Africa Notes: Russia's Third Discovery of Africa - March 1992
March 1, 1992
As recently as seven months ago, the overall outline of future Soviet foreign policy seemed more or less clear. President Mikhail Gorbachev's planned new "Treaty of the Union" would have resulted in a more decentralized state, but there would still have been a single foreign policy, guided from Moscow by Gorbachev' s team (though under the ever-growing influence of the republics). The restructured (but still "Soviet") regime, while giving priority to development of relations with the West, would also have sought to preserve some of the USSR's superpower dignity and influence, which included sustaining relations with the Third World. But in August 1991, with the collapse of the attempted coup against Gorbachev by government hard-liners desperate to prevent the imminent signing of the treaty, everything changed.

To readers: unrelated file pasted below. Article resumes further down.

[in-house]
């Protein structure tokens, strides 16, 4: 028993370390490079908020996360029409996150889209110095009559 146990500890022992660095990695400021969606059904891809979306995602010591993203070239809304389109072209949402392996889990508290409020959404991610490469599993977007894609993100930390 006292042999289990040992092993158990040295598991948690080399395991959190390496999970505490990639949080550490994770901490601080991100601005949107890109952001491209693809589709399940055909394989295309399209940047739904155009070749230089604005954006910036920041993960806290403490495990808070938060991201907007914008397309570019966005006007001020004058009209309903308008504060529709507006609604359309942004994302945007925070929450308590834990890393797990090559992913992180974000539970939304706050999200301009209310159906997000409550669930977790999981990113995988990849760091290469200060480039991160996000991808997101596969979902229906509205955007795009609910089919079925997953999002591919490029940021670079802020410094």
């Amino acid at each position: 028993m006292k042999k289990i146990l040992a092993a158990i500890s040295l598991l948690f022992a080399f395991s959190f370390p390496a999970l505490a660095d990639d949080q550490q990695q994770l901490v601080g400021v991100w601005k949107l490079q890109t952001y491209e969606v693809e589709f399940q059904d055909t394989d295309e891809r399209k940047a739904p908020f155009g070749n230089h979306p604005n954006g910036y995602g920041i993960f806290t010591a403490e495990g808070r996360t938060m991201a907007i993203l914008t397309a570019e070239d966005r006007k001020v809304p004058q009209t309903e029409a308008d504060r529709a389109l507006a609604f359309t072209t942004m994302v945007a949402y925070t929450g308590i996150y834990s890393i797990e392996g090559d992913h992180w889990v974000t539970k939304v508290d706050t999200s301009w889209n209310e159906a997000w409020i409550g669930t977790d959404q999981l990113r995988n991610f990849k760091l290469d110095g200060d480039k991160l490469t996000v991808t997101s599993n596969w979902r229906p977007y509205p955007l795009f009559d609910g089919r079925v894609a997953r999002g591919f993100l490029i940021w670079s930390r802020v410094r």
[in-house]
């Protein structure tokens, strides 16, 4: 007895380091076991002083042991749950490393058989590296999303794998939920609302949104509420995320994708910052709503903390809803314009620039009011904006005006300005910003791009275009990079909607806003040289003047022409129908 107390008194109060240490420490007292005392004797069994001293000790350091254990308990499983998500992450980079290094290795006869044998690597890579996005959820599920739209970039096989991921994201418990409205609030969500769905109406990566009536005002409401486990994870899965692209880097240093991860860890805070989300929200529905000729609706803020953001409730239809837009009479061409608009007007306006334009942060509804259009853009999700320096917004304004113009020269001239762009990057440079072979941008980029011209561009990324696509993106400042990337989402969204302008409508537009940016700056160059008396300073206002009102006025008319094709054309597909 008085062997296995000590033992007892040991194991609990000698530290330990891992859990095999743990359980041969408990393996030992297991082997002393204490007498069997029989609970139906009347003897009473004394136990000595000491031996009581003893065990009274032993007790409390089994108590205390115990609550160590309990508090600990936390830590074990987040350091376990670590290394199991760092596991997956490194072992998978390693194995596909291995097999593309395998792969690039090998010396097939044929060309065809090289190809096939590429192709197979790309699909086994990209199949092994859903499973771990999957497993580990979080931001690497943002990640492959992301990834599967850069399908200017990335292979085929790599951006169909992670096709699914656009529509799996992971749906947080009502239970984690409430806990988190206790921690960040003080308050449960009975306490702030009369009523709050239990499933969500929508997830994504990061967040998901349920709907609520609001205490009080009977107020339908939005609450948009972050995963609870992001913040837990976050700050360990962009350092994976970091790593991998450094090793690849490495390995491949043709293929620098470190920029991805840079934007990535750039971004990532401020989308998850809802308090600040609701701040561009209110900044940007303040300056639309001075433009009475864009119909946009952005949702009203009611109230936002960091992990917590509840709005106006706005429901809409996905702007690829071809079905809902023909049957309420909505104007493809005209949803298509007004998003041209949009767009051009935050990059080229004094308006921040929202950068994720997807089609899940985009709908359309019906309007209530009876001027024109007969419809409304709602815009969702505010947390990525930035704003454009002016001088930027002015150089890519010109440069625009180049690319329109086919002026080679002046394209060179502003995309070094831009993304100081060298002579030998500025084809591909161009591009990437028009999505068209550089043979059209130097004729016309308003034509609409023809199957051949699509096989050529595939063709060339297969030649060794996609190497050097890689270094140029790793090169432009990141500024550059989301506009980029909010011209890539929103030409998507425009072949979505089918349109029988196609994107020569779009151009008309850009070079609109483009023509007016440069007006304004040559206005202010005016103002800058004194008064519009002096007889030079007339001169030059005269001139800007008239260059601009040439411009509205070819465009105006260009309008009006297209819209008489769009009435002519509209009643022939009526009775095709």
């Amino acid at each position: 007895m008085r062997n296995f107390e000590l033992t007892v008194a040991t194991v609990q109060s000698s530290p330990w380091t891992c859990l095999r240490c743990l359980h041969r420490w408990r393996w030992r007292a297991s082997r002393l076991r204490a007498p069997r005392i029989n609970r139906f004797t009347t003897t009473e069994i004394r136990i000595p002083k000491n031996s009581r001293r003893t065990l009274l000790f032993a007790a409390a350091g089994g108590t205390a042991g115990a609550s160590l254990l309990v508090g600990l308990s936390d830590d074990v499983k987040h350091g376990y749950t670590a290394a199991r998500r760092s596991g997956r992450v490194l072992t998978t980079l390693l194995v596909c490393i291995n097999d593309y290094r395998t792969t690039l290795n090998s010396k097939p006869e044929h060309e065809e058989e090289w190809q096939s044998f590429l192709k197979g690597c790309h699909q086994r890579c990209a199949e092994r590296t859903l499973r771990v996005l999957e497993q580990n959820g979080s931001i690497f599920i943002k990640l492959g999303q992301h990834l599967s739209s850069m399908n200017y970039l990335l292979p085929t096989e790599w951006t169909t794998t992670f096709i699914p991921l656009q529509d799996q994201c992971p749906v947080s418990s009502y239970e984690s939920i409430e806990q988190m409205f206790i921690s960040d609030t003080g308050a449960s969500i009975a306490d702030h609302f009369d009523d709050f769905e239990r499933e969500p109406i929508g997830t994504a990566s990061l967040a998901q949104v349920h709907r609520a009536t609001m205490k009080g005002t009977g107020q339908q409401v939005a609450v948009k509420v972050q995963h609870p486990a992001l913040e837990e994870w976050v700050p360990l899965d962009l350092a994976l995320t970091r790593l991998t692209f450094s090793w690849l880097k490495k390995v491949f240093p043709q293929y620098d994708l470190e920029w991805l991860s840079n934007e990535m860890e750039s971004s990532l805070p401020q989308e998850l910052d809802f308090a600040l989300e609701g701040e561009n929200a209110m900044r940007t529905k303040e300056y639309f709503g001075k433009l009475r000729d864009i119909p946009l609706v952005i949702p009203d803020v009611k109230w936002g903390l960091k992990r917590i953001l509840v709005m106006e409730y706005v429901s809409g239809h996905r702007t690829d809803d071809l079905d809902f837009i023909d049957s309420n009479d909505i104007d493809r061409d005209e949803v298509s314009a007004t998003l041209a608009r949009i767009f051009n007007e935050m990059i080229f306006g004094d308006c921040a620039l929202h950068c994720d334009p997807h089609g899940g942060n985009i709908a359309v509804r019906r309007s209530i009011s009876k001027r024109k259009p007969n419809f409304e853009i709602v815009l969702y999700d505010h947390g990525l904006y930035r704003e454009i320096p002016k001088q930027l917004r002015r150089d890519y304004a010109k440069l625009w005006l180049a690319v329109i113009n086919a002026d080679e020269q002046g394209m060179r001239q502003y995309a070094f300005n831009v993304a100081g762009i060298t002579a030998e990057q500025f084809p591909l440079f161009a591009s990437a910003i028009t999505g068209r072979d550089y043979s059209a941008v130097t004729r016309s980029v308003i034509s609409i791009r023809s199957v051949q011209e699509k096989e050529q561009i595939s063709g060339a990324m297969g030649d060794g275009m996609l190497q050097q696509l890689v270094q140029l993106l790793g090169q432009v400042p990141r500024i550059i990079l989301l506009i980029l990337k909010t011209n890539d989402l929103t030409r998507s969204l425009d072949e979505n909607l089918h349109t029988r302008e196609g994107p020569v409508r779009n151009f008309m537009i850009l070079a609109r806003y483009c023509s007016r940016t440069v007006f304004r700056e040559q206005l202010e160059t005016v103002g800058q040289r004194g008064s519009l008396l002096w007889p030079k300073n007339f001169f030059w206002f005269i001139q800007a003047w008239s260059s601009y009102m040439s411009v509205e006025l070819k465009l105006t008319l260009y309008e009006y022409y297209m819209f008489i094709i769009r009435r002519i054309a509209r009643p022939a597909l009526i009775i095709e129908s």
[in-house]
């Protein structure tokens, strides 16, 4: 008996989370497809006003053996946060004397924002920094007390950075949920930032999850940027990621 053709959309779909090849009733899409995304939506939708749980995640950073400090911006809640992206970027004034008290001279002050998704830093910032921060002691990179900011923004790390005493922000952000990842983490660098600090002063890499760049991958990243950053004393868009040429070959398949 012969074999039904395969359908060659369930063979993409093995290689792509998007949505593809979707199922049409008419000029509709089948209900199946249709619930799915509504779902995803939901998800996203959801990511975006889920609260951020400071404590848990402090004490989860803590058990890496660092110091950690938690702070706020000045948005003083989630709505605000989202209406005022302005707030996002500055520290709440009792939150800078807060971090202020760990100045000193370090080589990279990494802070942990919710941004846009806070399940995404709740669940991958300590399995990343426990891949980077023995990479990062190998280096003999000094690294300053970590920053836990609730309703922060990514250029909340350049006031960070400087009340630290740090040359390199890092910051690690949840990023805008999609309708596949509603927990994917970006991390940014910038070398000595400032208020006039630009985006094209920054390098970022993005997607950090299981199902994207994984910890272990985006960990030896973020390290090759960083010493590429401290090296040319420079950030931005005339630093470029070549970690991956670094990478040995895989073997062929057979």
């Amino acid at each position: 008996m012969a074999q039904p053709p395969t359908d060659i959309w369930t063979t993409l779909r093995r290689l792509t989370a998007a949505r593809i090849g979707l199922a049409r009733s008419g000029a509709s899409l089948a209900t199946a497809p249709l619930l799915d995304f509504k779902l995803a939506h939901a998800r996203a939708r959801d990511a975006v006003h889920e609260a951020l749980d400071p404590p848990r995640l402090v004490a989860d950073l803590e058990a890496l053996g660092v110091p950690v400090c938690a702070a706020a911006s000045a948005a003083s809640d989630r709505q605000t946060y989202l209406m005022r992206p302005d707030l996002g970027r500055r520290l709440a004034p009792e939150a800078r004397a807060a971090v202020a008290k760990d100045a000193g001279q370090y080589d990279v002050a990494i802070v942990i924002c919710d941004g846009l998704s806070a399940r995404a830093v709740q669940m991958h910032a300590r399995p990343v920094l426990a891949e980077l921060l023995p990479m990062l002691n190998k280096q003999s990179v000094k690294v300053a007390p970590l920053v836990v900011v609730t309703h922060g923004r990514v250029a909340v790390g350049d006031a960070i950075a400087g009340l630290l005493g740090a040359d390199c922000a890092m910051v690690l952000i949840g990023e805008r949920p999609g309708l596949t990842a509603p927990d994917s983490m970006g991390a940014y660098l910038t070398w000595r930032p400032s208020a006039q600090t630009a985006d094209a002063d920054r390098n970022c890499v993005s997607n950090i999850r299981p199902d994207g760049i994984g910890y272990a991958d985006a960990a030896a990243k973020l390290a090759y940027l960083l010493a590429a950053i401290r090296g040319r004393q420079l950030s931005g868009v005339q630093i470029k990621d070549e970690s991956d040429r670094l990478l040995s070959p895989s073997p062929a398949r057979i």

For a few months after the coup collapse, hope still remained that a single foreign policy center could be preserved. But it soon became clear that Gorbachev' s withering government was too weak to withstand the pressure from the republics, whose leaderships wanted full power, including independent foreign policies. In December 1991 they got what they wanted and the USSR ceased to exist. Without a centralized foreign policy apparatus, the 15 ex-Soviet republics-now sovereign states-have become unpredictable strangers in the world arena, feared by some and courted by others for their own ends.
Now, foreign policy (along with financial reform and privatization) is a terra incognita for the new Russian government headed by Boris Yeltsin. Although Russian-American relations have begun to acquire some shape in the wake of Yeltsin's February visit to the United States, most questions having to do with the future relations of the former Soviet Union and the Third World remain open.